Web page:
Liquidity on LVL

Liquidity on LVL

February 23, 2021

Our mission at LVL is to provide premium Bitcoin & banking services to our members for an accessible, flat-rate fee. When we decided to offer flat-rate Bitcoin trading in 2019, we were confronted with a dilemma. Any liquidity provider we would buy Bitcoin from for our users would charge fees, and we didn't want to charge any fees to our users. So we embarked on a radical experiment to provide liquidity in a new way no one had attempted before. Instead of relying on a third party liquidity provider, we would allow our own users to provide liquidity through the Yield Farming feature of Autopilot.

By democratizing liquidity providing to our users, we believed we could eliminate the middle man, cut prices for retail users, and drive 100% of profits from liquidity providing back to our own users. The results so far have been promising. Between April 2019 and December 2020, Yield Farmers provided all of the liquidity on LVL with all of the profits going back to LVL users. In December alone, Yield Farmers serviced over $15,000,000 of order volume!

In December we announced that LVL is now free to use. This has driven unprecedented growth in new users and Bitcoin demand. Simultaneously, the skyrocketing interest in Bitcoin has led to more orders, bigger order sizes, and better bids. As a result, the Yield Farming accounts are selling out of Bitcoin, and there are many times when no Bitcoin can be bought on LVL. On traditional exchanges like Coinbase and Kraken, when Bitcoin inventory is running low, the price of Bitcoin increases, creating an incentive for users to "import" Bitcoin from other exchanges and sell it at a profit. This process is called arbitrage, and it is the main mechanism by which exchanges low on Bitcoin recover inventory.

Today, we are proud to announce beta availability of arbitrage on LVL. This is a major milestone in achieving a consistent supply of Bitcoin on LVL and improving the overall health of the marketplace. Let's take a deep dive on how the financial system works, the role of liquidity in the markets, LVL's unique approach to liquidity, the benefits for users, and how arbitrage works on LVL. Our radical new approach to liquidity was made possible by the tremendous efforts of LVL users who have dared to try something new. As we announce arbitrage, the capstone feature of our new approach to liquidity, we hope you enjoy this look back on why we've spent years working on a whole new approach to liquidity and why we're more excited than ever for what's to come.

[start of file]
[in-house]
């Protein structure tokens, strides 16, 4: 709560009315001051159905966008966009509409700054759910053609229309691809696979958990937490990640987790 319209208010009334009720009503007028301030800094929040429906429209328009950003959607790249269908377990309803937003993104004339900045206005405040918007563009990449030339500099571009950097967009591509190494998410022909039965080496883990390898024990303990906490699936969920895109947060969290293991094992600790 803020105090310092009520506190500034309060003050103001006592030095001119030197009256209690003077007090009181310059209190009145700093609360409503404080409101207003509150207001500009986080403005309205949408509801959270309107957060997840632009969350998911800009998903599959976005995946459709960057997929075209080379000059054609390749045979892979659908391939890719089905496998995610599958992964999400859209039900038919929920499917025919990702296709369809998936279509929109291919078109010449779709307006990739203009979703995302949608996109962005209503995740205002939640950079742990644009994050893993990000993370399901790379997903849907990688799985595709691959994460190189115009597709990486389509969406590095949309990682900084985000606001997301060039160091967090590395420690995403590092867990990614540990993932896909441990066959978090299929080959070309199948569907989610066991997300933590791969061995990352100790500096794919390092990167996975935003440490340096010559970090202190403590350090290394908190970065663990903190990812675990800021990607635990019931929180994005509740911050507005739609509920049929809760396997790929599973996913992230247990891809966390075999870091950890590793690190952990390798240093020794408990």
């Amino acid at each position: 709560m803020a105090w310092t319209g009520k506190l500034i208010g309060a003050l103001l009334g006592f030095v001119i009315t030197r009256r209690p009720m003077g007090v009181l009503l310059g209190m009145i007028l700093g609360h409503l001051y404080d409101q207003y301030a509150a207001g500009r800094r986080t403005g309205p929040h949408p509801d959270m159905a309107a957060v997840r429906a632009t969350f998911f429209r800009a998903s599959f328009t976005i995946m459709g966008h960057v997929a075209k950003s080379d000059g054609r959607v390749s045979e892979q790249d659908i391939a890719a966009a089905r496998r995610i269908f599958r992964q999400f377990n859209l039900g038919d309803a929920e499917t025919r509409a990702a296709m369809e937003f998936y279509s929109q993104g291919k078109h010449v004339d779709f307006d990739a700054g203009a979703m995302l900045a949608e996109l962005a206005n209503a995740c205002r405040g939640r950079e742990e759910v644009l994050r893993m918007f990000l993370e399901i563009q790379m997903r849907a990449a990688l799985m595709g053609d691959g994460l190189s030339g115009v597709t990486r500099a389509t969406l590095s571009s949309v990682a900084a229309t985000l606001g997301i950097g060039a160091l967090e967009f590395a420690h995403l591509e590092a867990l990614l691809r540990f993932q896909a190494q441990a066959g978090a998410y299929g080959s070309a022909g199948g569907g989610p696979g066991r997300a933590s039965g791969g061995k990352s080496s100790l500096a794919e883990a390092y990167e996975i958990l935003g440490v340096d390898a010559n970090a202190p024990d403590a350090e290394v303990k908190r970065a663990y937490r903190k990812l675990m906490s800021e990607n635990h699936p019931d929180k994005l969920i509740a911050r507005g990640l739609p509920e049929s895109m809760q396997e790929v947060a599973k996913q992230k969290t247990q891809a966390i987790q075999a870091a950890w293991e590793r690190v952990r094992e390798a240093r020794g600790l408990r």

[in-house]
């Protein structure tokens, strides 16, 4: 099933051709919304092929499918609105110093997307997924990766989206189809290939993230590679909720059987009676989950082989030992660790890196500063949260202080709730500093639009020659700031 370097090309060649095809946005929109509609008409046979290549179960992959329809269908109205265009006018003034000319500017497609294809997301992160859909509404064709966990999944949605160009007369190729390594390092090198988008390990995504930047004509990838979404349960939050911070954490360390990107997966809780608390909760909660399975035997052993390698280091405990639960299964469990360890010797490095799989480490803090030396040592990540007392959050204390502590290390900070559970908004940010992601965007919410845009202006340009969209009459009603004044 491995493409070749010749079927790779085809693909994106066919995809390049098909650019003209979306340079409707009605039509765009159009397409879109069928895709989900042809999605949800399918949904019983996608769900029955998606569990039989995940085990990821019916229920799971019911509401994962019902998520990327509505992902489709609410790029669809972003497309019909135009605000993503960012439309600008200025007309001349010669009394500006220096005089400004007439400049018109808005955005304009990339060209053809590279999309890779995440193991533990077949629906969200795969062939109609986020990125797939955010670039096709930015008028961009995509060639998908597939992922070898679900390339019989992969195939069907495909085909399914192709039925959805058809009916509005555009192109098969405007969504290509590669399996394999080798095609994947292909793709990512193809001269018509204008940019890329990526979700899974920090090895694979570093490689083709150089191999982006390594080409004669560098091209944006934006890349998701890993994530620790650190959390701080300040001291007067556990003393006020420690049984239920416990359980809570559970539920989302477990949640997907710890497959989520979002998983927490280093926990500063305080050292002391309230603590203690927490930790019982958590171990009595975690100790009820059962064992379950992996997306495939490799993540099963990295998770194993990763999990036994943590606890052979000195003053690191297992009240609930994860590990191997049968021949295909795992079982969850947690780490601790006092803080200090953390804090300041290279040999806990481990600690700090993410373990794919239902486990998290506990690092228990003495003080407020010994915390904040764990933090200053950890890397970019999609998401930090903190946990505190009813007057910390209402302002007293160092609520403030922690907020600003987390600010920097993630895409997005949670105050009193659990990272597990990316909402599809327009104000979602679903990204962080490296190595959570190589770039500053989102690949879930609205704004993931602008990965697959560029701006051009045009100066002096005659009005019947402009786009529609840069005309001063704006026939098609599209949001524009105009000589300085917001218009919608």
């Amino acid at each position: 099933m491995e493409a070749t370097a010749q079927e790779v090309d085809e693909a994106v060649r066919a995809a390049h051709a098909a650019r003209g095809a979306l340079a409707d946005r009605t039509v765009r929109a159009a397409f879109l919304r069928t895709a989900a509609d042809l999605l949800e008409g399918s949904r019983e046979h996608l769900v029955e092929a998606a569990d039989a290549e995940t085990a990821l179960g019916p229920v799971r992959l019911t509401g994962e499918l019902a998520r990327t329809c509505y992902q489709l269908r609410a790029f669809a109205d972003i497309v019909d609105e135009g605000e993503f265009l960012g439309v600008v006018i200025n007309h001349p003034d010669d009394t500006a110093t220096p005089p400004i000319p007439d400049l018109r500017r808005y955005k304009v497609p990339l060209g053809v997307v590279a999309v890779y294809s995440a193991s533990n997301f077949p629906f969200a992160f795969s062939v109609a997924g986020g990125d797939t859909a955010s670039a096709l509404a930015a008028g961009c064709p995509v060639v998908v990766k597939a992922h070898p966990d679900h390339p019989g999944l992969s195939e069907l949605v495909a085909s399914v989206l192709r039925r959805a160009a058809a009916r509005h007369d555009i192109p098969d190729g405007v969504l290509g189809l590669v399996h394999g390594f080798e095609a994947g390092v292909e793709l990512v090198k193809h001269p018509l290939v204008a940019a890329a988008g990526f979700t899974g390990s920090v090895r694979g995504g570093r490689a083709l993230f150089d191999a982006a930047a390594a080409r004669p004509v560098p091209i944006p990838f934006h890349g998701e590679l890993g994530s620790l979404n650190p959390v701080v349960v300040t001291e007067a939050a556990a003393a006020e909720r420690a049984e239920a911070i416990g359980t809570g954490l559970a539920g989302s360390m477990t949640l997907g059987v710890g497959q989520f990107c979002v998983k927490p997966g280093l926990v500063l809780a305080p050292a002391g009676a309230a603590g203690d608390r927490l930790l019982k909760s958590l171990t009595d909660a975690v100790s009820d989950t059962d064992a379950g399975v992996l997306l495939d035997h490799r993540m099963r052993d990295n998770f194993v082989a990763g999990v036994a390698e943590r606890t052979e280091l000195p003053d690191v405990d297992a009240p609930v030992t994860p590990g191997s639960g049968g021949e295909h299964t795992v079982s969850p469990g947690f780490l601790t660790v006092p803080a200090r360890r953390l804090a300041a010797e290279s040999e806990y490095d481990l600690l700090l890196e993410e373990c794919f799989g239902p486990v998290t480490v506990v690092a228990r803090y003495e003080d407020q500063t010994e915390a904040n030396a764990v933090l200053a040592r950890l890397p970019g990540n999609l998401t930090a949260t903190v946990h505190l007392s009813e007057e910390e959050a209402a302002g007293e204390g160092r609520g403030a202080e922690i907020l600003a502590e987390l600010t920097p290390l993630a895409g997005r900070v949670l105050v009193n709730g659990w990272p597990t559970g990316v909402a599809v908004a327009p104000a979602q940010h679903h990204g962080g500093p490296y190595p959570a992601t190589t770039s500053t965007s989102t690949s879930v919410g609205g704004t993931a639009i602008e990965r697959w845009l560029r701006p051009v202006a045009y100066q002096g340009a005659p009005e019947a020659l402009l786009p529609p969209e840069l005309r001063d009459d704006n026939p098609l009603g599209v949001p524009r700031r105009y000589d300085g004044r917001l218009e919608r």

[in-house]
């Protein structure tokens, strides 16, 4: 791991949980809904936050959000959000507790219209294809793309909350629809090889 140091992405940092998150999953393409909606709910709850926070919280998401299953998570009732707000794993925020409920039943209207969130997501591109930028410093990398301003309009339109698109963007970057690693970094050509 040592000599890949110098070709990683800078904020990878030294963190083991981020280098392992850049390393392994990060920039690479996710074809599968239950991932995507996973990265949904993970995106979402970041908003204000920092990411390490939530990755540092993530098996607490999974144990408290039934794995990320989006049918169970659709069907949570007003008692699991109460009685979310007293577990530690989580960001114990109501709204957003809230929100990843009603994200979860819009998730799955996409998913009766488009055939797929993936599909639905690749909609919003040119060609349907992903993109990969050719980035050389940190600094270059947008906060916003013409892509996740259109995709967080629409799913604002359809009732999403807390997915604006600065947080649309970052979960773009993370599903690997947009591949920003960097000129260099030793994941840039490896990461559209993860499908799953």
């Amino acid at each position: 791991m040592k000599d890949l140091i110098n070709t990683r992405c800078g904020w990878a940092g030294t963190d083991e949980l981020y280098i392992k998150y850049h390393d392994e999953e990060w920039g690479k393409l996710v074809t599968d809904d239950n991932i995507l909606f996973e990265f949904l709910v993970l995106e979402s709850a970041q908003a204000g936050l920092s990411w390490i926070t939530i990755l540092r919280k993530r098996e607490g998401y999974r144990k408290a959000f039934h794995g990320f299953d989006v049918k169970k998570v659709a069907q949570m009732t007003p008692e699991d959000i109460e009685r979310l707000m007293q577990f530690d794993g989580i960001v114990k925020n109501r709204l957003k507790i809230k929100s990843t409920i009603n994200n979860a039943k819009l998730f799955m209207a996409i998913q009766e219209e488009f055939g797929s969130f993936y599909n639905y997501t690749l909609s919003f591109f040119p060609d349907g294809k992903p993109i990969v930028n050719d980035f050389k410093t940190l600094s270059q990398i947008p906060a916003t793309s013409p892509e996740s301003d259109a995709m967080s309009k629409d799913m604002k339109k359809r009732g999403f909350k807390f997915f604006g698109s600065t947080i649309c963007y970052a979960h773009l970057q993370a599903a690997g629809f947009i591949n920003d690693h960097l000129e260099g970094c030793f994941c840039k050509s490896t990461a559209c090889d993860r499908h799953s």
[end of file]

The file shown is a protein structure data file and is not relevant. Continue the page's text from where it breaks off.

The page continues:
An UnLVL Financial System

We live in a market-based society, and some inequality is inevitable. Inequality may result from differences in talent, effort, and luck. Rewarding these differences with outsized financial reward incentivizes human resource development and innovation. On the other hand, according to research by the International Monetary Fund, "excessive inequality could erode social cohesion, lead to political polarization, and ultimately lower economic growth."

Since the early 1990's global income equality has declined significantly with hundreds of millions of households lifted out of poverty, particularly in Southeast Asia, China, India, and parts of the middle east. The Gini coefficient, which measures inequality on a scale of 0 - 100, has fallen 10 points since 1995. In advanced economies, including the United States, the trend has been the opposite. According to Pew Research data, between 1970 and 2018, the share of US aggregate income earned by the middle class fell from 62% to 43%, while the share for the upper class increased from 29% to 48%.

The United States is treading backwards on inequality. This can be partly and reasonably attributed to the boom in information services jobs such as software engineering and medicine. However, the transition to the information economy does not alone explain US inequality today. For example, the S&P has rebounded 380% since the Great Recession, while household wealth has recovered only 18%. This disparity highlights the leading driver of financial inequality in the United States: structural disadvantage in the financial markets.

Millennials are pissed off that previous generations have increased the national debt, destroyed the dollar’s purchasing power, gambled their way into economic crisis, and encouraged everyone to take on hundreds of thousands of dollars in student loans. - Anthony Pompliano

Right now, it's good to be a hedge fund but just okay to be a human. Consumer finance apps like Robinhood are selling out their users to high frequency trading firms. Hedge funds are flooding into late stage tech deals, delaying IPOs and shutting out retail investors. The cryptocurrency exchange Binance announced they would donate 100% of their crypto listing fees after Laura Shin revealed that they're paid to sell bad securities to its customers. A consistent theme is emerging across traditional and emerging finance: pay to play schemes that benefit large institutions and insiders at the disadvantage of regular users.